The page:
Vitamin D, a powerhouse vitamin that is associated with numerous health benefits, is now associated with lowering the risk for colon cancer. The laboratory of Dr. Lillian Maggio-Price in the Department of Comparative Medicine at the University of Washington published a study in Cancer Research, “Increased Dietary Vitamin D Suppresses MAPK Signaling, Colitis, and Colon Cancer,” detailing the effects of vitamin D on inflammation in the bowel.
“Our studies suggest that vitamin D could potentially aid in preventing colitis-associated colon cancer by limiting inflammation which drives tumor formation in these patients,” said Dr. Stacy Meeker, lead author of the paper, in a news story from Fred Hutchinson Cancer Research Center.
Due to the previously established link between adequate vitamin D and decreased colon cancer and inflammatory bowel disease risk, the team, along with Dr. William Grady in the Clinical Research Division, manipulated the diets of mice to include different levels of vitamin D. One group received 1 IU vitamin D per gram of food, while the other group received 5 IU vitamin D per gram of food. The five-fold increase in diet led to a two-fold increase in vitamin D levels in the blood and a four-fold decrease in risk for invasive colon cancer.
A unique aspect of the study that gives it greater impact is its mouse model of human inflammation-associated colon cancer. The team chose to create a genetically engineered mouse lacking the gene SMAD3 rather than treat mice with chemicals or carcinogens to induce extensive colon damage. SMAD3 is part of a cell signaling pathway previously found to be disrupted in colon cancer.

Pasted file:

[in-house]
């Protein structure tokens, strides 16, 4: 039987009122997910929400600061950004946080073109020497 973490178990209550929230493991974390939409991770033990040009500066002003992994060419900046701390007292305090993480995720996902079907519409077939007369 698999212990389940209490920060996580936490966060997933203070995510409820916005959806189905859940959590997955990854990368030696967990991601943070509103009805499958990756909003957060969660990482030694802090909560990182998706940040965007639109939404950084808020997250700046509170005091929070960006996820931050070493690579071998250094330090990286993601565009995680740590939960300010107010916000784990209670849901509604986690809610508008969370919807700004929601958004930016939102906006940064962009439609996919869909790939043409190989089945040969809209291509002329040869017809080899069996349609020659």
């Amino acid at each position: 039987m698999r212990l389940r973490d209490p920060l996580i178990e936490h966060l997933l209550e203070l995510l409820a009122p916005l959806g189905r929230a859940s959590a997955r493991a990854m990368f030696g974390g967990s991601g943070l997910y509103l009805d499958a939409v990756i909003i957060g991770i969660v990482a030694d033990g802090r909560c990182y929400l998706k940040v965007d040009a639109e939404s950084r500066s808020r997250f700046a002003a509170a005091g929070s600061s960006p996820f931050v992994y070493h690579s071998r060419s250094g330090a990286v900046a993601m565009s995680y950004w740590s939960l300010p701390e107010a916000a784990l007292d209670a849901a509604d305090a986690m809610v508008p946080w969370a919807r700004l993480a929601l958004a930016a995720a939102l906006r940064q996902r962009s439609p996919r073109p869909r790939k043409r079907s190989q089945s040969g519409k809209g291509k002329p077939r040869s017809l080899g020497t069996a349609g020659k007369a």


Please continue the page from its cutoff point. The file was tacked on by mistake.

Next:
The engineered mice were exposed to Helicobacter bilis, a gut bacteria, in order to induce inflammation and colitis and eventually lead to colon cancer in a few months. This more closely mimicked the human version of inflammatory bowel disease, with is partly driven by an inflammatory response to gut bacteria.
To illuminate the mechanism of vitamin D reducing the risk for colon cancer, the team further investigated evidence of inflammatory bowel disease using a fecal-based assay during the inflammatory stage three to seven days after bacterial infection. Although there was no difference in bacterial colonization in the colon, there was a difference in inflammatory bowel disease presence–the high vitamin D mice had a fecal score of 0.2, and the normal vitamin D mice had a fecal score of 1.0. Furthermore, the high vitamin D mice had fewer immune cell infiltrates in their colons, reduced colitis, lower levels of inflammatory cytokines, and decreased pro-inflammatory signaling pathway activity.
“Our next step is to find out how vitamin D is working to prevent inflammation and whether there is a window of opportunity when vitamin D is effective in colon cancer prevention in inflammation-associated colon cancer,” said Dr. Meeker. “We believe that further studies are needed to evaluate the potential use of vitamin D supplementation as an adjunct treatment in human patients with inflammatory bowel disease.”
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